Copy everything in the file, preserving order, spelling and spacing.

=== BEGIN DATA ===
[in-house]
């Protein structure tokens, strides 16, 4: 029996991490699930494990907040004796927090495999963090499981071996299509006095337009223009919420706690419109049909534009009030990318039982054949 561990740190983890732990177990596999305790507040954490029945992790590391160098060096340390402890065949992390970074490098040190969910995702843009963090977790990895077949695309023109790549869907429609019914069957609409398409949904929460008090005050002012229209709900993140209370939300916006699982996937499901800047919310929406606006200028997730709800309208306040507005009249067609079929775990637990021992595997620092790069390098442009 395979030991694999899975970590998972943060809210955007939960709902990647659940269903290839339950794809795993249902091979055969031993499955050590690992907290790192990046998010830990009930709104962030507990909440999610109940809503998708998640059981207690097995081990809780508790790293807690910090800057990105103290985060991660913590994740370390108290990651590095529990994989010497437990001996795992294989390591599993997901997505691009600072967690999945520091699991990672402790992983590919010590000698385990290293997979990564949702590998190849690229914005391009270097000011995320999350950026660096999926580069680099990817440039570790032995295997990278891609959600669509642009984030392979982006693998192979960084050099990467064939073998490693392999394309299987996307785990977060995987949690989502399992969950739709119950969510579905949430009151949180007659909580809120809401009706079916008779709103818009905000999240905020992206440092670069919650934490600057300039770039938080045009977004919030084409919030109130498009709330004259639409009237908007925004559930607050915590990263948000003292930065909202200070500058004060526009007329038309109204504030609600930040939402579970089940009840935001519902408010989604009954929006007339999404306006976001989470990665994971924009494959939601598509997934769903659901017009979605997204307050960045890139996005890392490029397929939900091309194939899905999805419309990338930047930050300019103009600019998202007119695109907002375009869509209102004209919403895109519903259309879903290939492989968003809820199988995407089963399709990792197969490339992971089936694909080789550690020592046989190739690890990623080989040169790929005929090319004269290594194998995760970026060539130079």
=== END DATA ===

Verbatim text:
[in-house]
């Protein structure tokens, strides 16, 4: 029996991490699930494990907040004796927090495999963090499981071996299509006095337009223009919420706690419109049909534009009030990318039982054949 561990740190983890732990177990596999305790507040954490029945992790590391160098060096340390402890065949992390970074490098040190969910995702843009963090977790990895077949695309023109790549869907429609019914069957609409398409949904929460008090005050002012229209709900993140209370939300916006699982996937499901800047919310929406606006200028997730709800309208306040507005009249067609079929775990637990021992595997620092790069390098442009 395979030991694999899975970590998972943060809210955007939960709902990647659940269903290839339950794809795993249902091979055969031993499955050590690992907290790192990046998010830990009930709104962030507990909440999610109940809503998708998640059981207690097995081990809780508790790293807690910090800057990105103290985060991660913590994740370390108290990651590095529990994989010497437990001996795992294989390591599993997901997505691009600072967690999945520091699991990672402790992983590919010590000698385990290293997979990564949702590998190849690229914005391009270097000011995320999350950026660096999926580069680099990817440039570790032995295997990278891609959600669509642009984030392979982006693998192979960084050099990467064939073998490693392999394309299987996307785990977060995987949690989502399992969950739709119950969510579905949430009151949180007659909580809120809401009706079916008779709103818009905000999240905020992206440092670069919650934490600057300039770039938080045009977004919030084409919030109130498009709330004259639409009237908007925004559930607050915590990263948000003292930065909202200070500058004060526009007329038309109204504030609600930040939402579970089940009840935001519902408010989604009954929006007339999404306006976001989470990665994971924009494959939601598509997934769903659901017009979605997204307050960045890139996005890392490029397929939900091309194939899905999805419309990338930047930050300019103009600019998202007119695109907002375009869509209102004209919403895109519903259309879903290939492989968003809820199988995407089963399709990792197969490339992971089936694909080789550690020592046989190739690890990623080989040169790929005929090319004269290594194998995760970026060539130079």